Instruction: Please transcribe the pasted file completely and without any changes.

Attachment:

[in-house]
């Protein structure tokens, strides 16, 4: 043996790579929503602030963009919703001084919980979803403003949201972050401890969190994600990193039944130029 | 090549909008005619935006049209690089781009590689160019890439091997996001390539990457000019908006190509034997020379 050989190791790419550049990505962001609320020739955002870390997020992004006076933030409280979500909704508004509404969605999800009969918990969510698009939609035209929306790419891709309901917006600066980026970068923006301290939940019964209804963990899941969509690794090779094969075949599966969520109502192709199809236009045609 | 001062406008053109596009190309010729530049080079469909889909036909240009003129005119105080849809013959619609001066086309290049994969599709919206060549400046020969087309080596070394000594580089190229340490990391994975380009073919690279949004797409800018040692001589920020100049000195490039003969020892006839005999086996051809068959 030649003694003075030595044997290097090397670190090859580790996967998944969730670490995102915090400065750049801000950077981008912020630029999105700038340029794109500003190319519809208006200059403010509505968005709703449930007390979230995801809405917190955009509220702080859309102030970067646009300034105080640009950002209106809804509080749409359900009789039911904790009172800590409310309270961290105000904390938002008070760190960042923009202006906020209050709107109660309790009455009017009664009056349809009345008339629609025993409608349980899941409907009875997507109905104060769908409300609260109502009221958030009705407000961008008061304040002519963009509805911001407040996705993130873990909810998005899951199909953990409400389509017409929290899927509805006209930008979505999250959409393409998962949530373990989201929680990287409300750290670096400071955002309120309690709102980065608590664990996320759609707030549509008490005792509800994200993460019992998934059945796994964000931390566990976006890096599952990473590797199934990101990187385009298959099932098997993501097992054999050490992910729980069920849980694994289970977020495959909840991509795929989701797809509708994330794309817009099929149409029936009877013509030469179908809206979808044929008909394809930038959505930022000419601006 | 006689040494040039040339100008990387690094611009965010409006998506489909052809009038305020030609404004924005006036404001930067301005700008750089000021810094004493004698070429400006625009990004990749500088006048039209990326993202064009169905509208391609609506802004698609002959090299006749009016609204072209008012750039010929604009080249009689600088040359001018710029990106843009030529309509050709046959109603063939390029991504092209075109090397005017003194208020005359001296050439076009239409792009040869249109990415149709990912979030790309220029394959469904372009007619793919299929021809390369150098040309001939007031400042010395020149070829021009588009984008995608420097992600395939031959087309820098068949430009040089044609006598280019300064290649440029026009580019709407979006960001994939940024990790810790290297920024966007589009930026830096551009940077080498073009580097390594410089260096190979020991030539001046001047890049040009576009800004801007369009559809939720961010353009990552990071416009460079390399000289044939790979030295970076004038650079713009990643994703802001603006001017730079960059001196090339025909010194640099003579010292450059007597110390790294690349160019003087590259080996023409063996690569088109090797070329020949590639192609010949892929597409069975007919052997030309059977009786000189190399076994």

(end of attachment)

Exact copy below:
[in-house]
């Protein structure tokens, strides 16, 4: 043996790579929503602030963009919703001084919980979803403003949201972050401890969190994600990193039944130029 | 090549909008005619935006049209690089781009590689160019890439091997996001390539990457000019908006190509034997020379 050989190791790419550049990505962001609320020739955002870390997020992004006076933030409280979500909704508004509404969605999800009969918990969510698009939609035209929306790419891709309901917006600066980026970068923006301290939940019964209804963990899941969509690794090779094969075949599966969520109502192709199809236009045609 | 001062406008053109596009190309010729530049080079469909889909036909240009003129005119105080849809013959619609001066086309290049994969599709919206060549400046020969087309080596070394000594580089190229340490990391994975380009073919690279949004797409800018040692001589920020100049000195490039003969020892006839005999086996051809068959 030649003694003075030595044997290097090397670190090859580790996967998944969730670490995102915090400065750049801000950077981008912020630029999105700038340029794109500003190319519809208006200059403010509505968005709703449930007390979230995801809405917190955009509220702080859309102030970067646009300034105080640009950002209106809804509080749409359900009789039911904790009172800590409310309270961290105000904390938002008070760190960042923009202006906020209050709107109660309790009455009017009664009056349809009345008339629609025993409608349980899941409907009875997507109905104060769908409300609260109502009221958030009705407000961008008061304040002519963009509805911001407040996705993130873990909810998005899951199909953990409400389509017409929290899927509805006209930008979505999250959409393409998962949530373990989201929680990287409300750290670096400071955002309120309690709102980065608590664990996320759609707030549509008490005792509800994200993460019992998934059945796994964000931390566990976006890096599952990473590797199934990101990187385009298959099932098997993501097992054999050490992910729980069920849980694994289970977020495959909840991509795929989701797809509708994330794309817009099929149409029936009877013509030469179908809206979808044929008909394809930038959505930022000419601006 | 006689040494040039040339100008990387690094611009965010409006998506489909052809009038305020030609404004924005006036404001930067301005700008750089000021810094004493004698070429400006625009990004990749500088006048039209990326993202064009169905509208391609609506802004698609002959090299006749009016609204072209008012750039010929604009080249009689600088040359001018710029990106843009030529309509050709046959109603063939390029991504092209075109090397005017003194208020005359001296050439076009239409792009040869249109990415149709990912979030790309220029394959469904372009007619793919299929021809390369150098040309001939007031400042010395020149070829021009588009984008995608420097992600395939031959087309820098068949430009040089044609006598280019300064290649440029026009580019709407979006960001994939940024990790810790290297920024966007589009930026830096551009940077080498073009580097390594410089260096190979020991030539001046001047890049040009576009800004801007369009559809939720961010353009990552990071416009460079390399000289044939790979030295970076004038650079713009990643994703802001603006001017730079960059001196090339025909010194640099003579010292450059007597110390790294690349160019003087590259080996023409063996690569088109090797070329020949590639192609010949892929597409069975007919052997030309059977009786000189190399076994």